Tri-City Herald, Sunday, August 6, 2006
Romania's Painted Churches are Backdrop to
Peace Corps Tour
©2006 Valerie Kreutzer
The nun at the monastery in northeastern Romania recognized my friend Pat McGovern and let her in for free. During her two years as a Peace Corps volunteer in nearby Gura Humorolui, Pat had visited the Humor monastery many times, often with company in tow.
“Humor is my favorite among the painted churches,” said Pat as we settled on a bench in the monastery’s tranquil courtyard. The setting invited contemplation of medieval times when the region’s monasteries served as Christian bulwarks against invading Muslim Turks.
From the top of the nearby tower we could survey the monastery’s bucolic surround of rolling hills and fertile pastures. A thick wall protects the compound like a fortress. Here villagers gathered when threatened by infidels. While nobles and clergy sought sanctuary inside the elaborately painted church, illiterate peasants and soldiers remained in the courtyard and learned about the bible and Christian legends from frescoes painted onto the church’s exterior walls. Cartoon-style sequences tell the story of Adam and Eve or the heroics of St. George who slew the dragon. Amazingly, these 500-year-old paintings have weathered the region’s harsh climate relatively intact.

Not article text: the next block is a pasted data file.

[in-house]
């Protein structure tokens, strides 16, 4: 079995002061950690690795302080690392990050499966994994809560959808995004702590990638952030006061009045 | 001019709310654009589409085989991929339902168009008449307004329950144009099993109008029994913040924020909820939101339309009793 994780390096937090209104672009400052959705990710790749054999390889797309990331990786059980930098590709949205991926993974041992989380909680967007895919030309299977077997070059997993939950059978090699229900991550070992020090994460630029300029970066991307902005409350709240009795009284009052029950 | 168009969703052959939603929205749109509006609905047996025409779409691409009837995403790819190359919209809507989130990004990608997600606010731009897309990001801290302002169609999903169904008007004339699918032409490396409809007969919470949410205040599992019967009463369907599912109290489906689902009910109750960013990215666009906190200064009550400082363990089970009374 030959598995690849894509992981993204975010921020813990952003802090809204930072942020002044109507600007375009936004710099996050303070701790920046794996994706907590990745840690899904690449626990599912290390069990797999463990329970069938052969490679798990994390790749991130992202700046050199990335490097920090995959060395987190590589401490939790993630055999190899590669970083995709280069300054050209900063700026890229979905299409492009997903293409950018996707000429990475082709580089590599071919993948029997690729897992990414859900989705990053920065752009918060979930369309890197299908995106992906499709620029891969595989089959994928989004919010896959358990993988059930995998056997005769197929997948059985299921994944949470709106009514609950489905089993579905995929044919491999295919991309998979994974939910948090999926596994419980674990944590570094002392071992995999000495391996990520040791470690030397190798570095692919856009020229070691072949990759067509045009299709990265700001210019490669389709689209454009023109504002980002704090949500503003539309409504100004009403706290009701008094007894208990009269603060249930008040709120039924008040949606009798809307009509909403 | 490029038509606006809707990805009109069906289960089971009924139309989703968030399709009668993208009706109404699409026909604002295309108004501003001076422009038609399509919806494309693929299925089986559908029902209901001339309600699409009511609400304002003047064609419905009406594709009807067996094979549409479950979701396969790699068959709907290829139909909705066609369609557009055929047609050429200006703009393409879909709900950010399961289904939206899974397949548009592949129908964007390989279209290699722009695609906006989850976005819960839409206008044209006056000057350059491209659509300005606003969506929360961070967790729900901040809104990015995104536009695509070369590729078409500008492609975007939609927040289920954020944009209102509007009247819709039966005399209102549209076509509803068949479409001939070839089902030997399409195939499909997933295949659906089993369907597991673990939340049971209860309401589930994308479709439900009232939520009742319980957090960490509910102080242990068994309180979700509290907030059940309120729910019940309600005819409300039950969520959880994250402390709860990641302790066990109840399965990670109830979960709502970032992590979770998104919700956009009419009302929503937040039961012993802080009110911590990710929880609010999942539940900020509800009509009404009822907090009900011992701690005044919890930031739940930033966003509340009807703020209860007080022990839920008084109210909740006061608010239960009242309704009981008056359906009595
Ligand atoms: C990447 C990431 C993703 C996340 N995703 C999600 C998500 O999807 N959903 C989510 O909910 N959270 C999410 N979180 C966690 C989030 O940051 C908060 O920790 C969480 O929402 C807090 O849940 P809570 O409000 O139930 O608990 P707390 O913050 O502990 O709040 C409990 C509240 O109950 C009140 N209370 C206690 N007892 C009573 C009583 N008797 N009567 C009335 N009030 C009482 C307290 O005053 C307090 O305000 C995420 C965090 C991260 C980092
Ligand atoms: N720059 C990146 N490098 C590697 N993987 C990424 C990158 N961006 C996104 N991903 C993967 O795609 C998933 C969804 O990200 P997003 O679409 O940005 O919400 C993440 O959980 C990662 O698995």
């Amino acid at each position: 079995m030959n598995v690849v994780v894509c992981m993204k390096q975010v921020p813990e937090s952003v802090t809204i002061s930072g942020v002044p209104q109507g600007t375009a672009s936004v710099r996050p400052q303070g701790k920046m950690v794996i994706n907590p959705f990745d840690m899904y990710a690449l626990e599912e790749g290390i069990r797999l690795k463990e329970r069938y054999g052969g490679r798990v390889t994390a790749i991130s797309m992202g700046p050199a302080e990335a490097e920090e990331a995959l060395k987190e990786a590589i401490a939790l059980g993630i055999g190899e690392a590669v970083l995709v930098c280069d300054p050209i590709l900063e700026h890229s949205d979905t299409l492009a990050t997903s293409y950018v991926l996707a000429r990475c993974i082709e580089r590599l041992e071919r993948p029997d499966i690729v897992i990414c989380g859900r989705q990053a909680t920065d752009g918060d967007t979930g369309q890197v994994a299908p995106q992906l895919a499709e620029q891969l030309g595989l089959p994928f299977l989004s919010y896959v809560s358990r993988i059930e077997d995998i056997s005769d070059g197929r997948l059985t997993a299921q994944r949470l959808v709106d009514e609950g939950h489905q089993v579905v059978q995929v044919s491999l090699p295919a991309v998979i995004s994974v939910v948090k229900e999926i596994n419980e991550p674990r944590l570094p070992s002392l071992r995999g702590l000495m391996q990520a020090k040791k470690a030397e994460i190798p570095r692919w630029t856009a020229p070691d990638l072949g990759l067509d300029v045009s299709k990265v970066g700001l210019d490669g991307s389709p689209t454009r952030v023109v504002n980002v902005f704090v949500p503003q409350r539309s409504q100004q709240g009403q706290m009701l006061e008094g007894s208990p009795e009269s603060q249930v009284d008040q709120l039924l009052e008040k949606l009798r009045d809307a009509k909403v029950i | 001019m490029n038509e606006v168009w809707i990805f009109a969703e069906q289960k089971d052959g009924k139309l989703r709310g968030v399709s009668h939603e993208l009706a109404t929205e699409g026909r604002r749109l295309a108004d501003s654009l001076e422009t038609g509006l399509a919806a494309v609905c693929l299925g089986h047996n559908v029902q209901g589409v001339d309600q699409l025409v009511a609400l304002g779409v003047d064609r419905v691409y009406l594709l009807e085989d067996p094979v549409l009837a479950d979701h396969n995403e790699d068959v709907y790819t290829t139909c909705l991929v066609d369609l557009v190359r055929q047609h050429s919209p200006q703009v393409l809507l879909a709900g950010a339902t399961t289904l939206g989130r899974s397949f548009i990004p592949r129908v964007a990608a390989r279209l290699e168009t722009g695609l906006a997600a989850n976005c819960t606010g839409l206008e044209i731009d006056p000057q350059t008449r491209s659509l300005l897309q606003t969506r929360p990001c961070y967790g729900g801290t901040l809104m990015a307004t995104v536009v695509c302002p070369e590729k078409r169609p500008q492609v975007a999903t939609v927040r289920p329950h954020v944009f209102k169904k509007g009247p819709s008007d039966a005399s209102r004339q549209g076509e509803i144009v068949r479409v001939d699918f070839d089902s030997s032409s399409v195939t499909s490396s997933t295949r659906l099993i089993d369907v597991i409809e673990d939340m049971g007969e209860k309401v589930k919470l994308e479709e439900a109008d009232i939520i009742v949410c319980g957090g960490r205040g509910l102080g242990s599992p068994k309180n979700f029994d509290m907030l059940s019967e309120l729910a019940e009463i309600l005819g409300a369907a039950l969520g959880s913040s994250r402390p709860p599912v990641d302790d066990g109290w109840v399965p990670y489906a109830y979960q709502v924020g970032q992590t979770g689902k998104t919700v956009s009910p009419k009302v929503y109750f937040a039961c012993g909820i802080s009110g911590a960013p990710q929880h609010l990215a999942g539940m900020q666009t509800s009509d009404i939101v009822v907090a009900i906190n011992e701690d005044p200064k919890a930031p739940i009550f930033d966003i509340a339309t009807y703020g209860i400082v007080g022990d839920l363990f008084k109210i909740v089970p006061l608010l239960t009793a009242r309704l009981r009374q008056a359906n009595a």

The images’ endurance is due to a superior lime base applied to the masonry walls. Add to that colors derived from natural sources, such as black from charcoal, red from copper carbonate, and blue from lapis lazuli. At the Humor Monastery red dominates; at the nearby Voronet Monastery, it is lapis lazuli, known in the art world as “Voronet blue.”
Voronet is also famous for a spectacular Last Judgment filling its entire western wall. Against a brilliant blue background appear a multitude of angels, patriarchs, apostles, church fathers, wild beasts and non-believers. Christ hovers at the center in final judgement. Through a red chute to his left tumble the wicked to be greeted by the devil in hell. Turbaned Turks are part of the descending pack. It is said that Voronet’s magnificent Judgement rivals Michelangelo’s Sistine Chapel, painted around the same time.
Both monasteries, Humor and Voronet, are within walking distance of Pat’s home in Humor Humorolui. “This is probably my farewell visit,” she said with a twinge of regret. Her assignment is about to end.
Life of a Peace Corps volunteer
For the past two years, Pat has taught English at a middle school in this little town near the Ukrainian border. The sparsely populated region in the foothills of the Carpathian Mountains is called Moldavia or Bucovina and seems at the end of the world if you consider trekking there. After the flight to Bucharest, Romania’s capital, the six a.m. rapid train takes you within seven hours to Suceava, Moldavia’s capital. From there it’s a 90-minute taxi ride to Gura Humorolui, home to 15,000.